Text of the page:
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Steve Taylor

In my opinion, DataCamp has the most comprehensive catalog for preparing future data scientists for a degree.

For more than two decades, Steve has worked in a variety of fields including sales & marketing, math education, and compensation consulting. Today, Steve is pursuing his passion for statistics and programming and is using DataCamp to prepare himself to go back to school for a Master's degree in Data Science. It is never too late to learn something new!

What drew you to data science?

Applied statistics has always been interesting to me and has been a powerful tool in my career. Secondly, I've always had a love for computer science and programming, even though it was a field in which I had very little prior knowledge. I've decided now is the time in my life to become a part of not only an exciting field but a community that will be growing for decades to come. I love Data Science because it combines several things that I've always wanted to learn on a higher level: statistics, programming, and advanced topics in computer science like machine learning.

Tell us a little about your background.

One of my first jobs after college was a sales and marketing position in New York, but I knew it was a life I didn't want. I didn't want to work for a company that sold plastic displays and spend three or four hours commuting each day.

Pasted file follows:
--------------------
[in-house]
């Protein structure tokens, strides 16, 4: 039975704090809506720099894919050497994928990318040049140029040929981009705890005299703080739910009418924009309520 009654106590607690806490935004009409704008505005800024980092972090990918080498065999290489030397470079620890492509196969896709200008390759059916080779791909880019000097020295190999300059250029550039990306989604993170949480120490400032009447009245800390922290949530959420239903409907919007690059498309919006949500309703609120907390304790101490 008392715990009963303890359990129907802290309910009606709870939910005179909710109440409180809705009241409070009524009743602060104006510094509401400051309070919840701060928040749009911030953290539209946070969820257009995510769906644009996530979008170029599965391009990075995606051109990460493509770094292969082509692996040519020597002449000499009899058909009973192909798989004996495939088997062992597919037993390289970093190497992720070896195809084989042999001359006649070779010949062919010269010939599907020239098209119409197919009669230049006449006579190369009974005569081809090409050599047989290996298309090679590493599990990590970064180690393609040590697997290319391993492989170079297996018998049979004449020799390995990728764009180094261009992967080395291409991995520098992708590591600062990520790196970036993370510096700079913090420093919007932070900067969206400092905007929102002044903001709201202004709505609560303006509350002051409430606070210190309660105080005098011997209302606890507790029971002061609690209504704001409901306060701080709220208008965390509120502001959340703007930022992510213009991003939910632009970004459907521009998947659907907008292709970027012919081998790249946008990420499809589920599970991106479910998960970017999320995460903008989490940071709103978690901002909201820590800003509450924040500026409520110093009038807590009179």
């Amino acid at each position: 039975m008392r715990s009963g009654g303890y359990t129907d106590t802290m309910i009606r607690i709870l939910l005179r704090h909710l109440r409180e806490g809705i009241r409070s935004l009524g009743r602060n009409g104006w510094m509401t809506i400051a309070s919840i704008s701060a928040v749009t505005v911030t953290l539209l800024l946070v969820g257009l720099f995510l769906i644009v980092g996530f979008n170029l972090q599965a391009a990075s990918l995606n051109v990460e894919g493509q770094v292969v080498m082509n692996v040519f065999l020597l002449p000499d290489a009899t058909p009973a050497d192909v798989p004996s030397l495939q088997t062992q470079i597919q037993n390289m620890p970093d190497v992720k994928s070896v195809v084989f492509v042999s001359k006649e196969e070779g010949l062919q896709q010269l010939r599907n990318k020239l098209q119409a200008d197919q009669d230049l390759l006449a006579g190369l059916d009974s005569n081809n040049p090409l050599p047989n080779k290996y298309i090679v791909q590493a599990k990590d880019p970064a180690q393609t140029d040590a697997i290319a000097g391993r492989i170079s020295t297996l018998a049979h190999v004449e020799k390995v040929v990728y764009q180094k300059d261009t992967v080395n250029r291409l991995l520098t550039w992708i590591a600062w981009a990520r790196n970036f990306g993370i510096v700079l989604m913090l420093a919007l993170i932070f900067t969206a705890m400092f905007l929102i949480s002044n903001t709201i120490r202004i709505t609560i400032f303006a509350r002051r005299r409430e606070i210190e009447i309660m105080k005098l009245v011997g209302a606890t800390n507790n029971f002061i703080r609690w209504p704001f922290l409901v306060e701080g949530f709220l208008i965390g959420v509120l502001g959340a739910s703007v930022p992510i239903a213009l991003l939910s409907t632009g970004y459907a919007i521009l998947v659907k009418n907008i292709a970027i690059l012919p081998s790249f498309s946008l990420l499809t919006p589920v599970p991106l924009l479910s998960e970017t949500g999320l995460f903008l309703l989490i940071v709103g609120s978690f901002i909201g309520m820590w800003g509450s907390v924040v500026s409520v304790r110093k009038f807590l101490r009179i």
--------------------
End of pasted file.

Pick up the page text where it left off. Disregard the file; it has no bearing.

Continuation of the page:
I knew I needed to develop some new skill sets, so in 1993 I bought a book on DOS to learn about the OS that supported Windows 3.1. I never considered myself a hard math/science person, but after this experience, I felt confident enough to take a beginning programming course at a local college. A few years later, I took a sales and marketing job at Linksys. However, I wanted to move from my prestigious sales and marketing position to tech support. The advice I got from friends, family, and even Linksys' CEO, Victor Tsao, was that I was "good at what I did and should stick to it." I took their advice, but it kept me from pursuing my interest in programming and other fields like statistics.

But when I met my wife, she encouraged me to pursue my passions. I became a math teacher and then I went on to join my wife's company and became a compensation consultant. Now I use Excel and statistical techniques daily.

Discovering DataCamp was a saving grace... I was looking for a platform where I could get more coding practice through hands-on exercises.

How did you discover DataCamp?

I learned about DataCamp while I was taking an online data science course through Johns Hopkins. Discovering DataCamp was a saving grace: it gave me a way to learn R programming through systematic explicit instruction. I, like many others, was looking for a platform where I could get more coding practice through hands-on exercises. DataCamp's format gives instant feedback on how well I'm performing on a given exercise. Whether I found DataCamp on my own or heard it through the grapevine, I knew that I hit pay dirt when I found it. At first, I felt that DataCamp would serve as a complement to the Johns Hopkins course, but the more I got into DataCamp, the more I stayed with the DataCamp platform — I now use it almost exclusively. In my opinion, DataCamp has the most comprehensive catalog for getting future data scientists ready for their work or a degree.

What were your goals when you started?